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|Also Known As:||Stuart Bruce Greenwood||Died:|
|Born:||August 12, 1956||Cause of Death:|
|Birth Place:||Quebec, Ontario, CA||Profession:||Cast ... actor singer musician diamond driller factory worker|
Having appeared in scores of films and television projects since the 1980s, actor Bruce Greenwood spent decades in smaller roles before finally receiving his due as President John F. Kennedy in the nail-biting docudrama "13 Days" (2000). Prior to the high-profile turn, Greenwood had worked steadily throughout the years on television and in features, first in his native Canada and later in Hollywood. He had numerous guest spots and recurring roles on popular shows like "St. Elsewhere" (NBC, 1982-1988) and "Knots Landing" (CBS, 1979-1993), while finally gaining recognition on the big screen with the acclaimed indie "The Sweet Hereafter" (1997). After "Thirteen Days," Greenwood's career took off, as he landed supporting parts in major movies like "Hollywood Homicide" (2003), "Being Julia" (2004), "I, Robot" (2004) and "Déjà Vu" (2006). Returning to television, he starred as a surf bum father in David Milch's exceptionally weird and short-lived "John from Cincinnati" (HBO, 2007), while playing Truman Capote's long-term companion Jack Dunphy in "Capote" (2005). After playing the president in "National Treasure: Book of Secrets" (2007), he portrayed Captain Pike of the U.S.S. Enterprise in J.J. Abrams' "Star Trek" (2009). Regardless of the role, whether leading or supporting, Greenwood was a steady presence who brought gravitas and a wealth of talent to his performance.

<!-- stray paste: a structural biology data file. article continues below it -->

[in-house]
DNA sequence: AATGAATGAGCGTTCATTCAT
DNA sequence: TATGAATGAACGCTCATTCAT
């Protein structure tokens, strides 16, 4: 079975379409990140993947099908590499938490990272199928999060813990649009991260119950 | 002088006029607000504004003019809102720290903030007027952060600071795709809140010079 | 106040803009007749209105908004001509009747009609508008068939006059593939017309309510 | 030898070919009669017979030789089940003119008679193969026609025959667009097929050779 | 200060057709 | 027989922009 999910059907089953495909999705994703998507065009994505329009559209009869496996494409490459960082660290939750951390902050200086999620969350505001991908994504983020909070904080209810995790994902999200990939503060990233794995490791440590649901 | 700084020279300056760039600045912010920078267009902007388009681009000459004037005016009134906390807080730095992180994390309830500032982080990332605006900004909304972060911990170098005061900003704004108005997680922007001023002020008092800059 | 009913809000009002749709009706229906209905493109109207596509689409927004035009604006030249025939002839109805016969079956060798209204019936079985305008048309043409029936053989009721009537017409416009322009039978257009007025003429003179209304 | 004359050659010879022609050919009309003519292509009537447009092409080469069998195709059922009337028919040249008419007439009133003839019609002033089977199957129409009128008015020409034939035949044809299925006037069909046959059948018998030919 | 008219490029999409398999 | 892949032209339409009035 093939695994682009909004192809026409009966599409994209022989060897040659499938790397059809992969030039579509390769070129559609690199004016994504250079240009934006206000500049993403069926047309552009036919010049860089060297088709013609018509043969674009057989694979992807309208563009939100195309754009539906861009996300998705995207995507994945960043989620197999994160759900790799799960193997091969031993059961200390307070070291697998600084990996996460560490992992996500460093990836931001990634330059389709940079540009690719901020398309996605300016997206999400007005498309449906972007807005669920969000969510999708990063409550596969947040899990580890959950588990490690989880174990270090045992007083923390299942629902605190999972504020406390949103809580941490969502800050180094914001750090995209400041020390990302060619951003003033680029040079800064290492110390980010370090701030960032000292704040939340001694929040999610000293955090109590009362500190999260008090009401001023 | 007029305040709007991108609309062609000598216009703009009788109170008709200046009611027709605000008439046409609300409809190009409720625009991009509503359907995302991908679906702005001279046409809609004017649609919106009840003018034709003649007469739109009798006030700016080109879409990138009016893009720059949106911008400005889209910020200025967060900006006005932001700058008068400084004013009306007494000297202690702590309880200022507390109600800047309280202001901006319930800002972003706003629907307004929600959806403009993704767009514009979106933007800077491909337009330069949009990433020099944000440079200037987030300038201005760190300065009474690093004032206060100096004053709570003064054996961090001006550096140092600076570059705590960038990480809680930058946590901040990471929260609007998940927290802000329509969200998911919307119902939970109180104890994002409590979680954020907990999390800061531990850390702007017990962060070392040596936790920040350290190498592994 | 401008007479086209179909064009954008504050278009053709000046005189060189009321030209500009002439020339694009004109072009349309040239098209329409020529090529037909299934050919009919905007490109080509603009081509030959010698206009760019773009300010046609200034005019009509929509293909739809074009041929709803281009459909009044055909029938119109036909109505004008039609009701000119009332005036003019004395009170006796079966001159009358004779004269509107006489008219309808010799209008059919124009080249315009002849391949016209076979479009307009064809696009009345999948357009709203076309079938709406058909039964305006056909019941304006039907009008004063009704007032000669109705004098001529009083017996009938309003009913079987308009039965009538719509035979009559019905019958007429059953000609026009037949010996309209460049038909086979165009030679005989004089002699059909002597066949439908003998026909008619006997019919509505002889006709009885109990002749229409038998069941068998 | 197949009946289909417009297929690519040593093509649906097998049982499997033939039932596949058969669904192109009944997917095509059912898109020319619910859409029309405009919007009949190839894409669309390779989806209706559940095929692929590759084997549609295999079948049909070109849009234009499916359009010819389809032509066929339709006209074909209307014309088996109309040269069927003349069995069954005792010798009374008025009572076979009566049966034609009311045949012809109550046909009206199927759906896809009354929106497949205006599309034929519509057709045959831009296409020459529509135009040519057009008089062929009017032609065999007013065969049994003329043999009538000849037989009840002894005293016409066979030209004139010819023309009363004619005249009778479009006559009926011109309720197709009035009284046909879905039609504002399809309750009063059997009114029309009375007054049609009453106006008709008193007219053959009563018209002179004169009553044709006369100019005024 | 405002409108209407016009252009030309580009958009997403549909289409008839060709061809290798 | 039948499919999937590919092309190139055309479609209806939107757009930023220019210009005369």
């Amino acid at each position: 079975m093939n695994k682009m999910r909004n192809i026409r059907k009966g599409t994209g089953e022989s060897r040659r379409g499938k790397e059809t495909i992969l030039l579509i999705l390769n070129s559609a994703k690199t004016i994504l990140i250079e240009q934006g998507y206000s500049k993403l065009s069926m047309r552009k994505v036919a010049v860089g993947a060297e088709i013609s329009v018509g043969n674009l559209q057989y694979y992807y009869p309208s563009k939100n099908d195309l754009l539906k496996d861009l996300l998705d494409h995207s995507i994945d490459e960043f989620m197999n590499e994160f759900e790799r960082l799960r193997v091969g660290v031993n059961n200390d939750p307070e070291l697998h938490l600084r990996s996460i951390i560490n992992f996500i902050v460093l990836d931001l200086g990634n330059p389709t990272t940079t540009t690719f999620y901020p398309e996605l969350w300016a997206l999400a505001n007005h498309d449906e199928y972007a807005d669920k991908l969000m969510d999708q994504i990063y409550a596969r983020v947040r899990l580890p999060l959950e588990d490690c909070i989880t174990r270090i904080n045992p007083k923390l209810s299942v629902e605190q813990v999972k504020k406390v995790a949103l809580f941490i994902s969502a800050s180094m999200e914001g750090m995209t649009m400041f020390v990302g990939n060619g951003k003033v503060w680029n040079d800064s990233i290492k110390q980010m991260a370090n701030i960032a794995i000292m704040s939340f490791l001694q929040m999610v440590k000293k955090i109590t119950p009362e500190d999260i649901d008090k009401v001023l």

Bruce Greenwood was born on Aug. 12, 1956, in Noranda, Quebec, Canada. Growing up, the family regularly relocated to pursue geophysics professor Hugh Greenwood's academic appointments and research trips, spending years in Princeton, NJ, and Bethesda, MD, before returning to their native Canada when young Bruce was 11 years old. Greenwood was outgoing and active in sports, aspiring to be a professional skier. He was thrilled when his father landed a sabbatical in Switzerland, but unfortunately, a bad knee injury ruled out a professional career on the slopes. The adventuresome teen graduated from a Zurich high school and spent a year exploring Europe on his own before returning to Vancouver and the University of British Columbia, where his father was chair of the geology department and his mother was a nurse. Greenwood filled his schedule with a heady load of economics and philosophy classes and, on a whim, augmented one semester schedule with an acting course. He was pleasantly surprised at how well-suited he was for the stage, and began to appear in school and regional productions. He left college a year shy of receiving a degree and the adventurer went back to Europe, where he worked on a sailboat off the coast of Greece for a year, checking out the theater scene in London.